John Farrell

Red Sox banking on John Farrell becoming a better manager in Boston

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There’s simply no way the Red Sox could have looked at John Farrell’s work in Toronto and came away with the idea that he was a great manager. The Blue Jays were a horrible baserunning team, they had Omar Vizquel questioning their clubhouse leadership and their win total decreased in both of his years at the helm.

It was Farrell’s success with pitchers in Boston that played a huge role in getting him the Blue Jays gig. Yet Farrell could do nothing to aid Ricky Romero and Brett Cecil as they regressed. The only Toronto starter to break through under his tutelage was Brandon Morrow and then only for 21 starts.

And yet the Red Sox wanted Farrell back. Badly enough to surrender compensation to Toronto to get him, though the price (infielder Mike Aviles and perhaps taking on first baseman Adam Lind’s salary) wasn’t as high as many speculated.

Three guesses as to why they chose him:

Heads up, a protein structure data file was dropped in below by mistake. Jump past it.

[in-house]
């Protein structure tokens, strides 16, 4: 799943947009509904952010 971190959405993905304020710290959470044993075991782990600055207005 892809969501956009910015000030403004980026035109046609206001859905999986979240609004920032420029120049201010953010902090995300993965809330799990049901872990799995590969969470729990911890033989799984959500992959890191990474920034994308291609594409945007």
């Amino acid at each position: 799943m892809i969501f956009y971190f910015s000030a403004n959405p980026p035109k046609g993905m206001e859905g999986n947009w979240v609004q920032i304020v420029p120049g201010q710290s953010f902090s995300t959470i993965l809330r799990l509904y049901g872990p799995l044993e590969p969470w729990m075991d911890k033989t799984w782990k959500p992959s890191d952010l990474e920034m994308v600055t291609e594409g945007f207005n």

1. There’s simply no one better equipped to help Jon Lester, Clay Buchholz and Daniel Bard overcome their struggles. All three had their best seasons in 2010 immediately before Farrell departed. And while the collapses for all three came this year, it’s worth noting that all took steps backwards in 2011 first.

2. Farrell already has the respect of the clubhouse. And unlike the team’s 2012 bench coach Tim Bogar and former bench coach DeMarlo Hale, he doesn’t carry the stink of the 2011 collapse around with him, since he left after the 2010 season.

3. The Red Sox are probably assuming that improvement will come with experience. Terry Francona was a dreadful manager, far worse than Farrell, when he was in Philadelphia. I thought Bob Melvin was brutal in Seattle. Look at him now in Oakland.